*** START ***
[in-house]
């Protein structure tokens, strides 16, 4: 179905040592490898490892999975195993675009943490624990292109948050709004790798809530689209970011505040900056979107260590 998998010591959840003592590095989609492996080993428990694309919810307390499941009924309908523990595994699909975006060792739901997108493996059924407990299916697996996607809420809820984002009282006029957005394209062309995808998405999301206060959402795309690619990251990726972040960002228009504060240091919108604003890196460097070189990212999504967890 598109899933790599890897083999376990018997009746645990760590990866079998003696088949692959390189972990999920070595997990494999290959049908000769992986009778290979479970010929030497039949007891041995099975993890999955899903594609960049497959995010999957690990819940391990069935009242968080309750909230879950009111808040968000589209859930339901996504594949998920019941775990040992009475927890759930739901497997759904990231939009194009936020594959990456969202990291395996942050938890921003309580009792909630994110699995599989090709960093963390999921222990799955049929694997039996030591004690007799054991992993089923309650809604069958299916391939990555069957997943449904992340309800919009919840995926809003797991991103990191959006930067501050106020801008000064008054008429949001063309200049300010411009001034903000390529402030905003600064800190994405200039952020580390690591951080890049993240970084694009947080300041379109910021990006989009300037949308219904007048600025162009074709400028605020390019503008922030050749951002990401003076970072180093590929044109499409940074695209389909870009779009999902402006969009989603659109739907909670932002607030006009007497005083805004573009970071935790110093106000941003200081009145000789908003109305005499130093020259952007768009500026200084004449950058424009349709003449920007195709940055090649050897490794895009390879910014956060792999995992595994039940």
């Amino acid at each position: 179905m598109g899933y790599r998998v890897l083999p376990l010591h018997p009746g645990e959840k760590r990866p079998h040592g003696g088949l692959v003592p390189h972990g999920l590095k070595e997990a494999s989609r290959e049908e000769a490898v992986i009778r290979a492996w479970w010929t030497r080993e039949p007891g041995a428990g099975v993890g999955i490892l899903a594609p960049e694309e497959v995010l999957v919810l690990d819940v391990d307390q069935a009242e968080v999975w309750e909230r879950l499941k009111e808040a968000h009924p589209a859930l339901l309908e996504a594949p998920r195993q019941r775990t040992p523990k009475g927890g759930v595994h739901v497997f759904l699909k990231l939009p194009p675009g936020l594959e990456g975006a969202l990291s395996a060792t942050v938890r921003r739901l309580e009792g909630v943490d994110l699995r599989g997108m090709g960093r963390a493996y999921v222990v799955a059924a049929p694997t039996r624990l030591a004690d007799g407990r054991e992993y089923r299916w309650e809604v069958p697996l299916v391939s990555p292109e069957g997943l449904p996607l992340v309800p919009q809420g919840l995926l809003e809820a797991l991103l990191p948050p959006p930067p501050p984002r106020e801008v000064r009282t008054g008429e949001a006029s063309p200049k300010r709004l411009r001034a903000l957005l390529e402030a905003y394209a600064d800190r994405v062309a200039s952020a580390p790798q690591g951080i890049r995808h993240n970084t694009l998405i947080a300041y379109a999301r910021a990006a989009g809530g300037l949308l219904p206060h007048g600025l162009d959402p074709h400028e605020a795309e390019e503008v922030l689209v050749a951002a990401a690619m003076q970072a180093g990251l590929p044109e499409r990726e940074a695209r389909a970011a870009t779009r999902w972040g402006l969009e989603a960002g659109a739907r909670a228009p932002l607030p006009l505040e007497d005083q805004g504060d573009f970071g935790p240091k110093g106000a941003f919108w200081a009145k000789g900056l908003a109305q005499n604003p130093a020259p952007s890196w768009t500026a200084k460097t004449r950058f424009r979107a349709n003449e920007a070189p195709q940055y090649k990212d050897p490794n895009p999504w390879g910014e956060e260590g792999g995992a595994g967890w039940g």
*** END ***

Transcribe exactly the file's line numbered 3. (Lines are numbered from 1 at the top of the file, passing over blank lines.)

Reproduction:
């Amino acid at each position: 179905m598109g899933y790599r998998v890897l083999p376990l010591h018997p009746g645990e959840k760590r990866p079998h040592g003696g088949l692959v003592p390189h972990g999920l590095k070595e997990a494999s989609r290959e049908e000769a490898v992986i009778r290979a492996w479970w010929t030497r080993e039949p007891g041995a428990g099975v993890g999955i490892l899903a594609p960049e694309e497959v995010l999957v919810l690990d819940v391990d307390q069935a009242e968080v999975w309750e909230r879950l499941k009111e808040a968000h009924p589209a859930l339901l309908e996504a594949p998920r195993q019941r775990t040992p523990k009475g927890g759930v595994h739901v497997f759904l699909k990231l939009p194009p675009g936020l594959e990456g975006a969202l990291s395996a060792t942050v938890r921003r739901l309580e009792g909630v943490d994110l699995r599989g997108m090709g960093r963390a493996y999921v222990v799955a059924a049929p694997t039996r624990l030591a004690d007799g407990r054991e992993y089923r299916w309650e809604v069958p697996l299916v391939s990555p292109e069957g997943l449904p996607l992340v309800p919009q809420g919840l995926l809003e809820a797991l991103l990191p948050p959006p930067p501050p984002r106020e801008v000064r009282t008054g008429e949001a006029s063309p200049k300010r709004l411009r001034a903000l957005l390529e402030a905003y394209a600064d800190r994405v062309a200039s952020a580390p790798q690591g951080i890049r995808h993240n970084t694009l998405i947080a300041y379109a999301r910021a990006a989009g809530g300037l949308l219904p206060h007048g600025l162009d959402p074709h400028e605020a795309e390019e503008v922030l689209v050749a951002a990401a690619m003076q970072a180093g990251l590929p044109e499409r990726e940074a695209r389909a970011a870009t779009r999902w972040g402006l969009e989603a960002g659109a739907r909670a228009p932002l607030p006009l505040e007497d005083q805004g504060d573009f970071g935790p240091k110093g106000a941003f919108w200081a009145k000789g900056l908003a109305q005499n604003p130093a020259p952007s890196w768009t500026a200084k460097t004449r950058f424009r979107a349709n003449e920007a070189p195709q940055y090649k990212d050897p490794n895009p999504w390879g910014e956060e260590g792999g995992a595994g967890w039940g």